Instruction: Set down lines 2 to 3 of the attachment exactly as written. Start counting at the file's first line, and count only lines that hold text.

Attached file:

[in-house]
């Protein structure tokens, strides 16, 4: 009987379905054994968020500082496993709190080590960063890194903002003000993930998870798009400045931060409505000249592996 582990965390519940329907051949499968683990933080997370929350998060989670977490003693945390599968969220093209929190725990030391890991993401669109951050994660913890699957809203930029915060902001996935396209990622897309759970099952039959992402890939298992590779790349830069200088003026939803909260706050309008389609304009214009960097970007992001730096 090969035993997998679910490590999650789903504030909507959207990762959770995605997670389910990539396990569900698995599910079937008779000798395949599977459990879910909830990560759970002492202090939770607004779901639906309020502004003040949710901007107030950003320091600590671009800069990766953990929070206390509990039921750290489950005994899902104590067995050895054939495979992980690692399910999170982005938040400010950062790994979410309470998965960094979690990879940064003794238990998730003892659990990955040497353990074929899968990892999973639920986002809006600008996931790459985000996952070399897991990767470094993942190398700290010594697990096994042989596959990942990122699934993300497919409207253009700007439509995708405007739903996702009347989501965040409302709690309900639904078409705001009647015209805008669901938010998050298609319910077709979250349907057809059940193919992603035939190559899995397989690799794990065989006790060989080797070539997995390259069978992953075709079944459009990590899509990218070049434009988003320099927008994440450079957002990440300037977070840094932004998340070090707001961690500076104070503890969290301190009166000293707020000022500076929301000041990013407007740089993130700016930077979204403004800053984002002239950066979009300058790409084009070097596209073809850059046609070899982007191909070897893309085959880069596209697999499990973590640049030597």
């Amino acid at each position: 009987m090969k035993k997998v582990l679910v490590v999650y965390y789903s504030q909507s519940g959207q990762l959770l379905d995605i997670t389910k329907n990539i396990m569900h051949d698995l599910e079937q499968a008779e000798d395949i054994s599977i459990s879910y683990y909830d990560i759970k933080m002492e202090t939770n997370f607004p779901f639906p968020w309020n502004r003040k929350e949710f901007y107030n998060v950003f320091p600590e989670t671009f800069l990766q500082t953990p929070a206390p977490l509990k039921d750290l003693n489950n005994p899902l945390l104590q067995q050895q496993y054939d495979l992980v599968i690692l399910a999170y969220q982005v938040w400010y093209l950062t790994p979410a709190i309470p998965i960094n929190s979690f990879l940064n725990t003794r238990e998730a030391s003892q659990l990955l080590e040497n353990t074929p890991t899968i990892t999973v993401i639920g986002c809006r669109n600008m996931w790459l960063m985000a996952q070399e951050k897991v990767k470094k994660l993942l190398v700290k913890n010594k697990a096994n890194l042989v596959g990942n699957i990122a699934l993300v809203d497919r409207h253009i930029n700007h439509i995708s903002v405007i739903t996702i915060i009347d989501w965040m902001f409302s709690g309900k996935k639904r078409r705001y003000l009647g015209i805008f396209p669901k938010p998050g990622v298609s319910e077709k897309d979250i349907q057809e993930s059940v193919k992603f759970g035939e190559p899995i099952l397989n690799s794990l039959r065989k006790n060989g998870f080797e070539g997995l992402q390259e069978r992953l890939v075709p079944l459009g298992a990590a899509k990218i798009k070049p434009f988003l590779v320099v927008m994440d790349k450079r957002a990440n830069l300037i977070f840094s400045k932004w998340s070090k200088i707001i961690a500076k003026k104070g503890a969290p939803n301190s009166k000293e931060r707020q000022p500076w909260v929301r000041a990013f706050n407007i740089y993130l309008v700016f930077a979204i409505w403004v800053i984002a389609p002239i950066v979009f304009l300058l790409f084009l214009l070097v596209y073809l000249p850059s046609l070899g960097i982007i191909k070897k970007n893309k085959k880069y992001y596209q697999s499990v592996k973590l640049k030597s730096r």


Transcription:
């Protein structure tokens, strides 16, 4: 009987379905054994968020500082496993709190080590960063890194903002003000993930998870798009400045931060409505000249592996 582990965390519940329907051949499968683990933080997370929350998060989670977490003693945390599968969220093209929190725990030391890991993401669109951050994660913890699957809203930029915060902001996935396209990622897309759970099952039959992402890939298992590779790349830069200088003026939803909260706050309008389609304009214009960097970007992001730096 090969035993997998679910490590999650789903504030909507959207990762959770995605997670389910990539396990569900698995599910079937008779000798395949599977459990879910909830990560759970002492202090939770607004779901639906309020502004003040949710901007107030950003320091600590671009800069990766953990929070206390509990039921750290489950005994899902104590067995050895054939495979992980690692399910999170982005938040400010950062790994979410309470998965960094979690990879940064003794238990998730003892659990990955040497353990074929899968990892999973639920986002809006600008996931790459985000996952070399897991990767470094993942190398700290010594697990096994042989596959990942990122699934993300497919409207253009700007439509995708405007739903996702009347989501965040409302709690309900639904078409705001009647015209805008669901938010998050298609319910077709979250349907057809059940193919992603035939190559899995397989690799794990065989006790060989080797070539997995390259069978992953075709079944459009990590899509990218070049434009988003320099927008994440450079957002990440300037977070840094932004998340070090707001961690500076104070503890969290301190009166000293707020000022500076929301000041990013407007740089993130700016930077979204403004800053984002002239950066979009300058790409084009070097596209073809850059046609070899982007191909070897893309085959880069596209697999499990973590640049030597």
């Amino acid at each position: 009987m090969k035993k997998v582990l679910v490590v999650y965390y789903s504030q909507s519940g959207q990762l959770l379905d995605i997670t389910k329907n990539i396990m569900h051949d698995l599910e079937q499968a008779e000798d395949i054994s599977i459990s879910y683990y909830d990560i759970k933080m002492e202090t939770n997370f607004p779901f639906p968020w309020n502004r003040k929350e949710f901007y107030n998060v950003f320091p600590e989670t671009f800069l990766q500082t953990p929070a206390p977490l509990k039921d750290l003693n489950n005994p899902l945390l104590q067995q050895q496993y054939d495979l992980v599968i690692l399910a999170y969220q982005v938040w400010y093209l950062t790994p979410a709190i309470p998965i960094n929190s979690f990879l940064n725990t003794r238990e998730a030391s003892q659990l990955l080590e040497n353990t074929p890991t899968i990892t999973v993401i639920g986002c809006r669109n600008m996931w790459l960063m985000a996952q070399e951050k897991v990767k470094k994660l993942l190398v700290k913890n010594k697990a096994n890194l042989v596959g990942n699957i990122a699934l993300v809203d497919r409207h253009i930029n700007h439509i995708s903002v405007i739903t996702i915060i009347d989501w965040m902001f409302s709690g309900k996935k639904r078409r705001y003000l009647g015209i805008f396209p669901k938010p998050g990622v298609s319910e077709k897309d979250i349907q057809e993930s059940v193919k992603f759970g035939e190559p899995i099952l397989n690799s794990l039959r065989k006790n060989g998870f080797e070539g997995l992402q390259e069978r992953l890939v075709p079944l459009g298992a990590a899509k990218i798009k070049p434009f988003l590779v320099v927008m994440d790349k450079r957002a990440n830069l300037i977070f840094s400045k932004w998340s070090k200088i707001i961690a500076k003026k104070g503890a969290p939803n301190s009166k000293e931060r707020q000022p500076w909260v929301r000041a990013f706050n407007i740089y993130l309008v700016f930077a979204i409505w403004v800053i984002a389609p002239i950066v979009f304009l300058l790409f084009l214009l070097v596209y073809l000249p850059s046609l070899g960097i982007i191909k070897k970007n893309k085959k880069y992001y596209q697999s499990v592996k973590l640049k030597s730096r």